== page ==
The folks in Washington, the ones who gave us Obamacare, have figured out a way to spur growth in the pre-existing health insurance program (PCIP). When PCIP was created they estimated 4 million citizens would qualify for the plan but expected 200,000 would eventually enroll.
To date, only 8,000 have actually signed up with 1,657 coming from Pennsylvania (161 in Georgia).
The Keystone state charges a $283 monthly premium — one of the lowest rates in the country. Pennsylvania is also the only state to charge the same rate regardless of age. Other states have higher rates for older people.
Charge lower rates and the same rate regardless of age.
This must be part of the group that thought up Cash for Clunkers where you could trade in your $500 car for $4500.
So now the Wall Street Journal reports that HHS wants to encourage expansion of the failed PCIP idea by lowering premiums.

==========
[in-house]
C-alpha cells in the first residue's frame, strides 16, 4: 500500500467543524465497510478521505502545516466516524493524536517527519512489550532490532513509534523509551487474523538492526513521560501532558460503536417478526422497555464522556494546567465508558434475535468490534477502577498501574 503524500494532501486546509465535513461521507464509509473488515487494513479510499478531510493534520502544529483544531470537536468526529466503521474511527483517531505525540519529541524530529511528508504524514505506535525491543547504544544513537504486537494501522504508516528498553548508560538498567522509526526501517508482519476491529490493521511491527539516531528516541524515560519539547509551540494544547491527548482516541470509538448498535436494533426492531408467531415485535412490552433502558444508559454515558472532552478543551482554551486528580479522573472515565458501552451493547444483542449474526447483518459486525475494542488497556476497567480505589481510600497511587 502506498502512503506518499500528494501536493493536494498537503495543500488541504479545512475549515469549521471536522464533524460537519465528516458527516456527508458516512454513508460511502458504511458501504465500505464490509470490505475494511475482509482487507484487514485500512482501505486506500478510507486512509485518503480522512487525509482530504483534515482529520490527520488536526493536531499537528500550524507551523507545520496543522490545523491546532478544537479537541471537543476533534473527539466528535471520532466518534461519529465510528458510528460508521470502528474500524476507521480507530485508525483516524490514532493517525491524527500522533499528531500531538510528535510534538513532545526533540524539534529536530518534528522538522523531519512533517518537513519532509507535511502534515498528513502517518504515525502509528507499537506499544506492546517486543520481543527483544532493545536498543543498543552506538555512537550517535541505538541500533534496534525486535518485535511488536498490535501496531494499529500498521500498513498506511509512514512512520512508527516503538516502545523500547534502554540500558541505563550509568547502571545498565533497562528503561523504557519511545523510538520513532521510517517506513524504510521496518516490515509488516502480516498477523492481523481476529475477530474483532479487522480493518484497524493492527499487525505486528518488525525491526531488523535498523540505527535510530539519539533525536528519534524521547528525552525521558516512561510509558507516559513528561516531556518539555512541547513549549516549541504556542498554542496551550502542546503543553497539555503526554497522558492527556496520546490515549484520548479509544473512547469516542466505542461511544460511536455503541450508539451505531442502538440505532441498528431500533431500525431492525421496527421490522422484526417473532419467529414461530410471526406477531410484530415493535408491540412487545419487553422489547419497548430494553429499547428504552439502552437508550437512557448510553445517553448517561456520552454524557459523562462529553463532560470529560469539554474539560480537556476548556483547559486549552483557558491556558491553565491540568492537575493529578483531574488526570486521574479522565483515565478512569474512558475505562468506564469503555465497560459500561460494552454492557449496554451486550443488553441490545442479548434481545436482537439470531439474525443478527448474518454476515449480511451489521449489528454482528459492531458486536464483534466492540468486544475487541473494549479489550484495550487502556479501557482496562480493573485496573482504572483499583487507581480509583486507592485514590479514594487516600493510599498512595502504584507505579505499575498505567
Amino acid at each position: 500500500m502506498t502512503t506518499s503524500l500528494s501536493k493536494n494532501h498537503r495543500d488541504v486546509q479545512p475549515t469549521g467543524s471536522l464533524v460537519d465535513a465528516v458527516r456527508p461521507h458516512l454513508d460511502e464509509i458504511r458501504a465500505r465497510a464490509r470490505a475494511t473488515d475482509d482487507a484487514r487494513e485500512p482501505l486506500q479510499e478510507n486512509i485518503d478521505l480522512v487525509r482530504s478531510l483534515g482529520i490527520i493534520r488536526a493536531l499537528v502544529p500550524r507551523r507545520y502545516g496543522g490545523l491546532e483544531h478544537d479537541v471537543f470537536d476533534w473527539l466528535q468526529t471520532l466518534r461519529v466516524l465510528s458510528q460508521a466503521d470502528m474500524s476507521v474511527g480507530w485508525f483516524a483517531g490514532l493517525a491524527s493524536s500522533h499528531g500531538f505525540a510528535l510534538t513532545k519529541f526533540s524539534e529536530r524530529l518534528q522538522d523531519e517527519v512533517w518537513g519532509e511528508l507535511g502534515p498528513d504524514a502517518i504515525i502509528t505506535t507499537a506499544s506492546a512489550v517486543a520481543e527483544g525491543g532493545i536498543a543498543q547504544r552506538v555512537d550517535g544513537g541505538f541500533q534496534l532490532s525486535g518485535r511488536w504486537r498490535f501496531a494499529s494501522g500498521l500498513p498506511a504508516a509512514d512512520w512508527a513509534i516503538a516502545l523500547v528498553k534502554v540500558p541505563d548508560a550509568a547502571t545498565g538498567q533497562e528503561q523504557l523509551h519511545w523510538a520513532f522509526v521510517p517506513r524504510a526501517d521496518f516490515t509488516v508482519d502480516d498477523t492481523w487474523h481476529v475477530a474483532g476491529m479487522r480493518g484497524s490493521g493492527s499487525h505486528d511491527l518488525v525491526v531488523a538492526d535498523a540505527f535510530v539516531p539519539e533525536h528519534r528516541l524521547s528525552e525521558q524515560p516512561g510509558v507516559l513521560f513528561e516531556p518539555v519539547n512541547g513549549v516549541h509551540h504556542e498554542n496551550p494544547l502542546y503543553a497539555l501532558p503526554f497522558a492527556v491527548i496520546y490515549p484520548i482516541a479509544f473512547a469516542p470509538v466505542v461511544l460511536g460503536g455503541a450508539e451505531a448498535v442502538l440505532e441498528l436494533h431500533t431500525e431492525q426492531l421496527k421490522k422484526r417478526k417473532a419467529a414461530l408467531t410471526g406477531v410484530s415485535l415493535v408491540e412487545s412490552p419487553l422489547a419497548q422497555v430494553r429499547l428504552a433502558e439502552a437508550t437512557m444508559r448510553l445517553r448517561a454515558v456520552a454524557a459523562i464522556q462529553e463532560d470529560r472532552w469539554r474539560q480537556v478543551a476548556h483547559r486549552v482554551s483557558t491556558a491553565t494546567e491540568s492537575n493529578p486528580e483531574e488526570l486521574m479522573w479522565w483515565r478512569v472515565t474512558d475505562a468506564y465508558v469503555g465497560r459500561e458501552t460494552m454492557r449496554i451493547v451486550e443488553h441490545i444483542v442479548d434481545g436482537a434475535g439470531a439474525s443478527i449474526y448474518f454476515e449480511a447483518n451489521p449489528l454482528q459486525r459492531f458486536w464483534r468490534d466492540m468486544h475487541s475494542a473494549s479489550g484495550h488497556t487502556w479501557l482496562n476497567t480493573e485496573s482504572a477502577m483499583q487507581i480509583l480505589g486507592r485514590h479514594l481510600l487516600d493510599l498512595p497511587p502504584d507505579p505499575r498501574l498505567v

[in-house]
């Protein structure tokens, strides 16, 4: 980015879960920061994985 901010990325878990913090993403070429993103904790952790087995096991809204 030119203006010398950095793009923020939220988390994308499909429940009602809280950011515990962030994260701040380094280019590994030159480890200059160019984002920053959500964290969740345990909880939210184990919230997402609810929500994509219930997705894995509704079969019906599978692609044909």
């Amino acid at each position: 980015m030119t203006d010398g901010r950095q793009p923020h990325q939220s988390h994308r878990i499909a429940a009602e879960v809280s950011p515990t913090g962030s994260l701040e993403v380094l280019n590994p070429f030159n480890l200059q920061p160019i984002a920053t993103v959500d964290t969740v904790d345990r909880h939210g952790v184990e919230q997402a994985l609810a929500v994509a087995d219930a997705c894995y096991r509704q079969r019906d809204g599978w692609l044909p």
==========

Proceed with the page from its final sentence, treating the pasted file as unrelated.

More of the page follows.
The federal government said Friday it will cut insurance premiums by nearly 20% for people in high-risk pools, a program under the health overhaul that insures those with pre-existing health conditions.
So what about folks that already bought? Will they get a retro-active rate adjustment?
If a 20% fire sale doesn't get the influx, how low will they go? Don't they realize the folks who wanted this plan expected it to be free?
But wait, there's more!
The Department of Health and Human Services said it will offer three types of plans beginning in 2011, instead of just one offered now. The existing standard plan will offer premiums almost 20% lower than this year's plan, according to the department, with a $2,000 medical deductible and a $500 drug deductible.
The agency will add a second plan with higher premiums and lower deductibles of $1,000 for medical and $250 for prescriptions. A third plan will include a tax-advantaged health savings account and carry a $2,500 deductible.
HHS also carved out a new category of premiums for children with pre-existing conditions.
New plans, lower rates, child only plans.
What a country.